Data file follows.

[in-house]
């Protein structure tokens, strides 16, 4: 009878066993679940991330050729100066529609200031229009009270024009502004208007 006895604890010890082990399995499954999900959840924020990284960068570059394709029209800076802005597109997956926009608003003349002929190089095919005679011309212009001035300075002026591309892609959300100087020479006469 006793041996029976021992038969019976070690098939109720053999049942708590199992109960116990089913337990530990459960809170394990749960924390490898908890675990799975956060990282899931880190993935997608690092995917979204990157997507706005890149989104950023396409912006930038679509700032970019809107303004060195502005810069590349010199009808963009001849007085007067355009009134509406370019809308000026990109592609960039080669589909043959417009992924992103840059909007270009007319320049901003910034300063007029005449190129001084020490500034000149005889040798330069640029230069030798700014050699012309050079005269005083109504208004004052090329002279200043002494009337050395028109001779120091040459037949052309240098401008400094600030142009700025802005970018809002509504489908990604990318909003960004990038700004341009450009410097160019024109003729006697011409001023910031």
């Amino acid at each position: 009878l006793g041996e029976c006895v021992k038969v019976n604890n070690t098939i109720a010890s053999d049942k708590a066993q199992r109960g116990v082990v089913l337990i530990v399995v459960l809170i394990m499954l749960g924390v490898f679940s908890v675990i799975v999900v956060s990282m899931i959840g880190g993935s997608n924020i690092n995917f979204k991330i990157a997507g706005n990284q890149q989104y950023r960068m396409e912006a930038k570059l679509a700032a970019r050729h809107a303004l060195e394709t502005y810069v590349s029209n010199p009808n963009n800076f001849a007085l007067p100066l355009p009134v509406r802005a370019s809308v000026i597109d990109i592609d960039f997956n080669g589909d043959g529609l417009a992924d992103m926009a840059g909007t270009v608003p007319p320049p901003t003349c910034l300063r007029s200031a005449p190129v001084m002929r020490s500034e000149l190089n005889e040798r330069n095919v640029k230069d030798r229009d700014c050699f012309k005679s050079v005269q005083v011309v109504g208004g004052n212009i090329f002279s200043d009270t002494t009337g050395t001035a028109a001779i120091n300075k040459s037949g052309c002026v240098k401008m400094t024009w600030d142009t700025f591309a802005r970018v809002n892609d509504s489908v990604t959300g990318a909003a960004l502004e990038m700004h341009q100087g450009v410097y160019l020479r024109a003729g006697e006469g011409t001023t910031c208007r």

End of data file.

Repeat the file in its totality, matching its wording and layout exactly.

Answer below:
[in-house]
């Protein structure tokens, strides 16, 4: 009878066993679940991330050729100066529609200031229009009270024009502004208007 006895604890010890082990399995499954999900959840924020990284960068570059394709029209800076802005597109997956926009608003003349002929190089095919005679011309212009001035300075002026591309892609959300100087020479006469 006793041996029976021992038969019976070690098939109720053999049942708590199992109960116990089913337990530990459960809170394990749960924390490898908890675990799975956060990282899931880190993935997608690092995917979204990157997507706005890149989104950023396409912006930038679509700032970019809107303004060195502005810069590349010199009808963009001849007085007067355009009134509406370019809308000026990109592609960039080669589909043959417009992924992103840059909007270009007319320049901003910034300063007029005449190129001084020490500034000149005889040798330069640029230069030798700014050699012309050079005269005083109504208004004052090329002279200043002494009337050395028109001779120091040459037949052309240098401008400094600030142009700025802005970018809002509504489908990604990318909003960004990038700004341009450009410097160019024109003729006697011409001023910031």
């Amino acid at each position: 009878l006793g041996e029976c006895v021992k038969v019976n604890n070690t098939i109720a010890s053999d049942k708590a066993q199992r109960g116990v082990v089913l337990i530990v399995v459960l809170i394990m499954l749960g924390v490898f679940s908890v675990i799975v999900v956060s990282m899931i959840g880190g993935s997608n924020i690092n995917f979204k991330i990157a997507g706005n990284q890149q989104y950023r960068m396409e912006a930038k570059l679509a700032a970019r050729h809107a303004l060195e394709t502005y810069v590349s029209n010199p009808n963009n800076f001849a007085l007067p100066l355009p009134v509406r802005a370019s809308v000026i597109d990109i592609d960039f997956n080669g589909d043959g529609l417009a992924d992103m926009a840059g909007t270009v608003p007319p320049p901003t003349c910034l300063r007029s200031a005449p190129v001084m002929r020490s500034e000149l190089n005889e040798r330069n095919v640029k230069d030798r229009d700014c050699f012309k005679s050079v005269q005083v011309v109504g208004g004052n212009i090329f002279s200043d009270t002494t009337g050395t001035a028109a001779i120091n300075k040459s037949g052309c002026v240098k401008m400094t024009w600030d142009t700025f591309a802005r970018v809002n892609d509504s489908v990604t959300g990318a909003a960004l502004e990038m700004h341009q100087g450009v410097y160019l020479r024109a003729g006697e006469g011409t001023t910031c208007r």